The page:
7 fast ways to discover new business opportunities

Businesses are more likely to survive, grow, and succeed when they fill a need. But sometimes finding that need isn’t always easy. You might know conceptually what the general need is but really zeroing in on the actual, tangible, hand-over-their-cash need is much more difficult to do.

Once you know and fully understand the need, and can articulate the problem and your solution, you have a business worth acting on.

If you want to start a business but have no idea who to sell to or what you want to do, I suggest you first think about that and narrow it down slightly. You just need some kind of loosely-defined boundary to get started (otherwise, you’ll have a hard time finding opportunities because you’ll be too busy ranging from one target market to another).

Or, if you are already in business and just want to explore some new opportunities (to the same market or to an entirely new market) you already have those boundaries set up.

Use the following 7 ways to quickly discover new business opportunities.

  1. Using Google’s Keyword Tool, search for some of the main words that your target market searches for. To zoom in even more, precede those keywords with words like “How to” or “How do I”.
  2. Check out a site like Quora or Yahoo Answers or Ask.com or Answers.com or LinkedIn Answers. These sites cater to different types audiences so make sure you check the ones that are most relevant to your audience. Pay attention to repeated or restated problems that appear multiple times.
  3. Visit forums related to your topic. There’s a forum on just about everything. Find the top forums for your topic (search for your topic plus the word “forum”). Then read like crazy. In many cases, you can read the initiating post to get a sense of what people are struggling with. Pay attention to repeated or restated problems that appear multiple times.
  4. Read magazines written for your target market. If possible, check out the back issues. Write down the top articles in each issue and watch for repeated topics. (This is my favorite way of doing market analysis).
  5. Go to Amazon and look for books written for your target market on the topic you are thinking about. Even just by looking at the titles and tables of contents, you get a pretty good idea of how authors are framing the problem and the solutions.
  6. Look at a site like About.com and see what topics they have. In your mind, restate those topics as problems requiring a solution.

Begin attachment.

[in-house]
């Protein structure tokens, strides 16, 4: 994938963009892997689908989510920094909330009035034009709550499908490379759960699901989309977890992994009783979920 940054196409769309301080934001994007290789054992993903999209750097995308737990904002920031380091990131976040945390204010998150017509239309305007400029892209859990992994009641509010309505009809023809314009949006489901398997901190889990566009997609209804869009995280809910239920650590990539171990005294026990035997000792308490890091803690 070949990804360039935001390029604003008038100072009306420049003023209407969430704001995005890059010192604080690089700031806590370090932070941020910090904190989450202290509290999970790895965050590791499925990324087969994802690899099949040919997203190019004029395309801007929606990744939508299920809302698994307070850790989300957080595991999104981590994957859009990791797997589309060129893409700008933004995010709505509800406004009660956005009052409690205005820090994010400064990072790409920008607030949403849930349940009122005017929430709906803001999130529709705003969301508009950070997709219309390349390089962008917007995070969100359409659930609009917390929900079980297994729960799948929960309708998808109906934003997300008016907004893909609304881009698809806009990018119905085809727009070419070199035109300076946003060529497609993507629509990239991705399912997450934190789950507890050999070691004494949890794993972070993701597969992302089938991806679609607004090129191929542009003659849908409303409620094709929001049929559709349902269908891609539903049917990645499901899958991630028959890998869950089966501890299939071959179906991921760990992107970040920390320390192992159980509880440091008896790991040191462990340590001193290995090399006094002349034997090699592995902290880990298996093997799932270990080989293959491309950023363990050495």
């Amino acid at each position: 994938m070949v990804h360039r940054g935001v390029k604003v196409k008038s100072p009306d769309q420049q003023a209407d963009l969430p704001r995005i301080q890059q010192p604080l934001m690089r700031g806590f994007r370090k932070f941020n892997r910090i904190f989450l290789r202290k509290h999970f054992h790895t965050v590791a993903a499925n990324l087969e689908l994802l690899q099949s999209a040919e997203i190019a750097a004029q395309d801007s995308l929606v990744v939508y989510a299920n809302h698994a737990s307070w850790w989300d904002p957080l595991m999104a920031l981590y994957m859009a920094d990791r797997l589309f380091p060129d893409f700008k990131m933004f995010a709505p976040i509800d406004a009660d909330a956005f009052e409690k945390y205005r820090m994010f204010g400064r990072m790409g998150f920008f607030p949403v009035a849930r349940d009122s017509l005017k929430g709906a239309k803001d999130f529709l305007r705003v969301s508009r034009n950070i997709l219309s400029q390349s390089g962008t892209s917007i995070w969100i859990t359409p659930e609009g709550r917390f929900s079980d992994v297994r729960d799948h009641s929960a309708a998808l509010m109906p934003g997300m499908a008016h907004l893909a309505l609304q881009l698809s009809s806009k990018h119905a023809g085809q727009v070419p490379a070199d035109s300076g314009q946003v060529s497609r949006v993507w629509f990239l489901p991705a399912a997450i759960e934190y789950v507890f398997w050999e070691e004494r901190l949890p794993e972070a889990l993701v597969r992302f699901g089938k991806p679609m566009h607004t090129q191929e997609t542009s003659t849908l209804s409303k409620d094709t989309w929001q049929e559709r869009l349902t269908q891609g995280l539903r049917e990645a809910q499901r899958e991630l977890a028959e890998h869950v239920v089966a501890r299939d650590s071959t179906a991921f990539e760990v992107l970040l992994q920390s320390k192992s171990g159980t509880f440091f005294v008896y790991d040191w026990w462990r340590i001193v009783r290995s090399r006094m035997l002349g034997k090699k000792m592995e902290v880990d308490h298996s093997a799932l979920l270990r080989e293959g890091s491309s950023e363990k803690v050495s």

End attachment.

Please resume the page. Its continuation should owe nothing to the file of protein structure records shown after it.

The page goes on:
7. Go to a how-to site like WikiHow or eHow and see what other people are providing as how-to advice. Watch for advice that is very popular or is repeated/restated in different ways by many people.

Once you have some problems outlined, you are ready to build your business toward a solution that you can charge people for.

What a $110 lightbulb can teach about sales and customer satisfaction

A few years ago, I bought a brand new furnace/air conditioning system from One Hour Heating and Air Conditioning. I’ve been very happy with the furnace and air conditioning system itself, although the company has struggled with delivering good service. If it wasn’t a requirement of the warranty, I would have dropped them years ago.

As part of the annual maintenance, a technician came out earlier this year to inspect the furnace and (because it was too cold at the time) another technician came out to inspect the air conditioner this week. During his inspection, the air conditioning tech observed that the pilot light was out. “I can order another one for you. It will cost $110.”

Yes, $110. For a lightbulb.

I haven’t decided if I want to order the lightbulb yet. I get that things cost money and there are many industries where prices are more than the consumer wants to pay. But I think I’m galled by the high price from this company in particular, since I have had more than my fair share of frustrations from them.

But it was also a lesson in sales skills… or lack thereof. The technician was very nice and did their job quickly and professionally. But when it came to presenting me with the lightbulb, their sales skills fell far short. As a result, I am even more annoyed by this company than I was before.

When the technician want to hear. “Your lightbulb is out” and “It will cost $110 to replace“. Although these are both factual statements, they fail to point out why this is important. So instead of forcing me to consider the function of my furnace or the safety of my family (or whatever the purpose of the lightbulb is), all that is left out hanging in the air between the technician and I is the idea of a $110 lightbulb. I think about the other lightbulbs in my house — which might cost between a few cents and a couple of bucks, depending on the type of bulb — and all of them do a fine job. This furnace one is smaller and is some kind of indicator bulb… but I don’t even know what it indicates. And so I’m left with what seems to be an overpriced lightbulb of unclear purpose, and that just compounds the negative feelings I already have for the company.

How should the technician have handled the situation? This is where some sales skills come into play. It’s not that complicated, and the technician shouldn’t have to feel like they are forcing me to buy anything.

  1. The very first thing they should have done is highlight the importance of the indicator. (I’m not sure what this lightbulb indicates so I’m just making up the following example…) “Aaron, part of your furnace has an indicator mechanism that watches for poisonous carbon monoxide and alerts you to when those levels become too dangerous”.
  2. The second thing they should have done is highlight the consequences: “When carbon monoxide levels are too high, your family is in danger.”